If the MRSA infection is close to the nipple or areola some organisations advocate stopping breastfeeding and discarding the milk on the affected breast through the first 48 hours of antibiotic treatment, while continuing to breastfeed on the other breast 1011. Some authors advise interrupting breastfeeding for 24 hours and pumping and dumping breast milk if there is an active infected sore on the breast, or mastitis, an abscess, or surgical incision drainage involving MRSA 1213. I do not currently have any further references for this rationale.
Mothers should be guided by their health professionals for their particular situation. If there is any interruption in breastfeeding on either breast, a mother will need to pump during the interval to keep her milk supply going.
Treatment for MRSA staph infection
The drug of choice for MRSA is vancomycin. It is not effective for breast infections when taken by mouth, so it is given intravenously. Other drugs that may work for MRSA are cotrimoxazole, doxycycline and minocycline. None of these drugs require the mother to interrupt breastfeeding.
The compatibility of any medications with breastfeeding can be checked against one of the resources listed in Medications and Breastfeeding.
Avoiding MRSA infection
The transfer of MRSA infections can be minimised in a hospital birth setting by:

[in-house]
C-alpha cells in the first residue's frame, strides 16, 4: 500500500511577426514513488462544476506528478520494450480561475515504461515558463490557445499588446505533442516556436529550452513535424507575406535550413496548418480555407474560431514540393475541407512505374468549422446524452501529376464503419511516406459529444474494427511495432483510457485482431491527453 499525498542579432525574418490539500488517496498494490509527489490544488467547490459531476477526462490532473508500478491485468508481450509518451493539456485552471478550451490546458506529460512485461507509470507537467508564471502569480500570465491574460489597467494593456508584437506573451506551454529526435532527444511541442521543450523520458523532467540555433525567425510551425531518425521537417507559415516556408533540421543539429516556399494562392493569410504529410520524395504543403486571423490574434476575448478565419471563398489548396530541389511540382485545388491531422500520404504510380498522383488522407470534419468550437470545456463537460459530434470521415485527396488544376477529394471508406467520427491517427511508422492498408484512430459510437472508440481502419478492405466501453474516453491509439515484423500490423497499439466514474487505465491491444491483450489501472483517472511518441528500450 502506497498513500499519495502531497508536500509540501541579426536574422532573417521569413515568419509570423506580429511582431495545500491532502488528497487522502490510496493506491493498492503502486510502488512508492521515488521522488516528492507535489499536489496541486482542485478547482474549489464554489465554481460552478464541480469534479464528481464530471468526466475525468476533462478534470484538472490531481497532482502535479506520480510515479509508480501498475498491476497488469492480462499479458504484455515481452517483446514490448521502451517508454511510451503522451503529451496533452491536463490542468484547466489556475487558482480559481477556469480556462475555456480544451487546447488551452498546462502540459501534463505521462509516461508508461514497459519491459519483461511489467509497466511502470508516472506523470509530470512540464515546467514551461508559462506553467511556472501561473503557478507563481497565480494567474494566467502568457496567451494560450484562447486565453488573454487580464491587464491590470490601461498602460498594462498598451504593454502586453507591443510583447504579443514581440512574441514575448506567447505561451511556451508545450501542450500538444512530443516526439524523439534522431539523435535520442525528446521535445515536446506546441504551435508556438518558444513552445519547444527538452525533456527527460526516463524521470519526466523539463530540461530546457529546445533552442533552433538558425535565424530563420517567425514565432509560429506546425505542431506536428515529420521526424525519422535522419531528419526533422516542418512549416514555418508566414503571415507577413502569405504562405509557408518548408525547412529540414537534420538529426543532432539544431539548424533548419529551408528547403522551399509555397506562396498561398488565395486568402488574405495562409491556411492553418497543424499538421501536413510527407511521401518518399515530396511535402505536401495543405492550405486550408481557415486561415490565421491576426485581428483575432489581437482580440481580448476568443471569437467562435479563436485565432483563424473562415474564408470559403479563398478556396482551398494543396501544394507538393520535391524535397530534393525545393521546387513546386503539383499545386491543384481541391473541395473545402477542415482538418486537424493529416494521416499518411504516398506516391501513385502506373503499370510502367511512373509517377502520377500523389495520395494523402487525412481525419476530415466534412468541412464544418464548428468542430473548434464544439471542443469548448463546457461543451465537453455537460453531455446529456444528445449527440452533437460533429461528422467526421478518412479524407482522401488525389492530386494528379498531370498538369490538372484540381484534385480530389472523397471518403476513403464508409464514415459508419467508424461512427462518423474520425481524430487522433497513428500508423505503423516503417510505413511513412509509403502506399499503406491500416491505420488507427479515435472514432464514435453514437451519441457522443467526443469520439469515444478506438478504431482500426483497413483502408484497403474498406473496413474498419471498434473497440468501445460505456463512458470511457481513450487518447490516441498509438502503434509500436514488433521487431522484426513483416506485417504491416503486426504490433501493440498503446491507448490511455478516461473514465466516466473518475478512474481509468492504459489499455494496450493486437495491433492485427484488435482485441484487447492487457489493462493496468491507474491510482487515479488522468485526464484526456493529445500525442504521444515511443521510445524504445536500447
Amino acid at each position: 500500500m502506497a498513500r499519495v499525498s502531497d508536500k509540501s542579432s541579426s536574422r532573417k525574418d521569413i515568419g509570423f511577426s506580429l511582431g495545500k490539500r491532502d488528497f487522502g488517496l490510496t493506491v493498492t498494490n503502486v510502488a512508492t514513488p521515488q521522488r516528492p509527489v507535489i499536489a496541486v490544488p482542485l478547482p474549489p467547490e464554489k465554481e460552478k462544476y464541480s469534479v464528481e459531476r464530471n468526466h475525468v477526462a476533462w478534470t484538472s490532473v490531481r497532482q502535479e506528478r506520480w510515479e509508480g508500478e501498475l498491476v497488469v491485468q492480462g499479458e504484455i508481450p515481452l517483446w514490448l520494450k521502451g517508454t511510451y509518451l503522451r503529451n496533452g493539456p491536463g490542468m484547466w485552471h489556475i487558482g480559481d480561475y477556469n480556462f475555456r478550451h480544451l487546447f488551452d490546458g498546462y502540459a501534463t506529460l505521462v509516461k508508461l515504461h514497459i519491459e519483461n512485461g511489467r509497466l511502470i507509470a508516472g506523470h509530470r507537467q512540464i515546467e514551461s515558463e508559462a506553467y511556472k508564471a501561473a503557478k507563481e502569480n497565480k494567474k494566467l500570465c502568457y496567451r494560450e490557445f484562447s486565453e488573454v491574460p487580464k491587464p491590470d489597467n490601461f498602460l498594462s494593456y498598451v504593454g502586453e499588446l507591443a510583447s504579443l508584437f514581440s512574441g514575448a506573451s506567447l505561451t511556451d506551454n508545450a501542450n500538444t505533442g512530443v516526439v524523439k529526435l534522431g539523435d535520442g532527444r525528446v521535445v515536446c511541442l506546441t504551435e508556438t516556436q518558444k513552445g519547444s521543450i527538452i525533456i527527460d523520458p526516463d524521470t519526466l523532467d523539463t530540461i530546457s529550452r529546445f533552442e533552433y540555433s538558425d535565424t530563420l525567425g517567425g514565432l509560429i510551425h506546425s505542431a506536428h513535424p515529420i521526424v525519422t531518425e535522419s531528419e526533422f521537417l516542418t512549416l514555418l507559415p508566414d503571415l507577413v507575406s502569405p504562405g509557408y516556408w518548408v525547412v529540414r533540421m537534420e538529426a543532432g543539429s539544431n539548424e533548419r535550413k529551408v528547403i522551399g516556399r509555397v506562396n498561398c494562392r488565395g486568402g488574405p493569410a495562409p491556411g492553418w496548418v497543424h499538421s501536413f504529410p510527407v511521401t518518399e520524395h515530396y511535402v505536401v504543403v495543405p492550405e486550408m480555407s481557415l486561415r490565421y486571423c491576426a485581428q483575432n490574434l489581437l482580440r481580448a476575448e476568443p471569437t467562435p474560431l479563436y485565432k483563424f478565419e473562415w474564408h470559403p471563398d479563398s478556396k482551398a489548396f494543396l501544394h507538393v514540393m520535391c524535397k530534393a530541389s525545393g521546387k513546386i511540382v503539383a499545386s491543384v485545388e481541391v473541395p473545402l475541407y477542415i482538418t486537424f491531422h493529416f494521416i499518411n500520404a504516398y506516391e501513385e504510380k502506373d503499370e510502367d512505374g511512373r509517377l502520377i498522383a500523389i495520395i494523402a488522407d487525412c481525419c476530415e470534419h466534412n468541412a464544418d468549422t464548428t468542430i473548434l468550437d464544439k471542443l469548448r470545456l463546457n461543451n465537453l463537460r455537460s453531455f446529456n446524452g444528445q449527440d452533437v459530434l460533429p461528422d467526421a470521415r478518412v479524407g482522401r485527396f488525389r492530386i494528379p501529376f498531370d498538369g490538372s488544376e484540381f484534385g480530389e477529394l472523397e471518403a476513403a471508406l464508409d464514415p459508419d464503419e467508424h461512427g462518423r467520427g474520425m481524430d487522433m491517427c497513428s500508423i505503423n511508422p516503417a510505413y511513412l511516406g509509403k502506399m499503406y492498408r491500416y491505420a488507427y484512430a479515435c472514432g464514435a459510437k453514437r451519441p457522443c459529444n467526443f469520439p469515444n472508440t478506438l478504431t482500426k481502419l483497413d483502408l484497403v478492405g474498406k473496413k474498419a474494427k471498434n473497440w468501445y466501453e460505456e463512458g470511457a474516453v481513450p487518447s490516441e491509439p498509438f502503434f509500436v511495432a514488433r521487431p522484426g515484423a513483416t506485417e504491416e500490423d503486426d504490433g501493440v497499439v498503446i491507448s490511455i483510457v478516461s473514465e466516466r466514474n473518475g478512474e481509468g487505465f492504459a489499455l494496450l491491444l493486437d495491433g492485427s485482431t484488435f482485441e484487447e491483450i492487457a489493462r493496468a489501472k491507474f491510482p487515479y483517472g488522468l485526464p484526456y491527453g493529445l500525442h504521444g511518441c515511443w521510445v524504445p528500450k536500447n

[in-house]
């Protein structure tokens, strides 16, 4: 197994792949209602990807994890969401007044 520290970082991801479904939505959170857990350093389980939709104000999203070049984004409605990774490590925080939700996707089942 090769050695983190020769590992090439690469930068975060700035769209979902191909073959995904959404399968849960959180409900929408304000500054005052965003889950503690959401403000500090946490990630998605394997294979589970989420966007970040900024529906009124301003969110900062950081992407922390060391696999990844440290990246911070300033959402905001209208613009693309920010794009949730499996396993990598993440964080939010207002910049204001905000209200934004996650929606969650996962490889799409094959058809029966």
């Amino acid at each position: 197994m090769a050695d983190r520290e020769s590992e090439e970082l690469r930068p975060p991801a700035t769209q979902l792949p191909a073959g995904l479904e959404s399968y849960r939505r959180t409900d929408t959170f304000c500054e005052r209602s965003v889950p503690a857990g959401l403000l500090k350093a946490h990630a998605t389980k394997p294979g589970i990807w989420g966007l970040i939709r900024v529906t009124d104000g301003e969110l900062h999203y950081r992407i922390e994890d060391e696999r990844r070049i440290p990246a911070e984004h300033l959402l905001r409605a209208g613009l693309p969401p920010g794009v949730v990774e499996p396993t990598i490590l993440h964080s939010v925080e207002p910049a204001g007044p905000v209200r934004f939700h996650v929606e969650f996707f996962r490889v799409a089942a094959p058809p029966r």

- Encouraging a baby’s skin-to-skin contact with his mother as soon as possible after birth and frequently thereafter so that baby is colonised with protective friendly bacteria 16
- Breastfeeding as soon as possible to promote the growth of protective bacteria in baby’s gut
- Keeping baby with his mother, not in a newborn nursery
- Avoiding skin-to-skin contact with hospital staff
- Observing hygiene such as frequent hand washing
Breastfeeding can continue with a staph infection and most breastfeeding resources also recommend continued breastfeeding if a mother is colonised with MRSA and her baby is healthy and full term. Breastfeeding can continue while a mother receives antibiotic treatment for an MRSA infection. If there is an active MRSA infection on the breast, advice varies between continuing breastfeeding through treatment because the baby will have already been exposed to the infection, to stopping breastfeeding for a day or two particularly from an affected breast if the wound is close to the nipple. If a baby is poorly or premature, breastfeeding may need to be interrupted for 24-48 hours while a mother receives treatment. The parents will need to carefully consider their choice of replacement feed during any pause in breastfeeding, in particular the impact supplementing with formula could have on their baby’s immune system at a vulnerable time. Lawrence and Lawrence 17 advocate the use of banked breast milk if a substitute is needed.
Contact your health professional for advice for your situation. This article is not intended as a substitute for medical advice.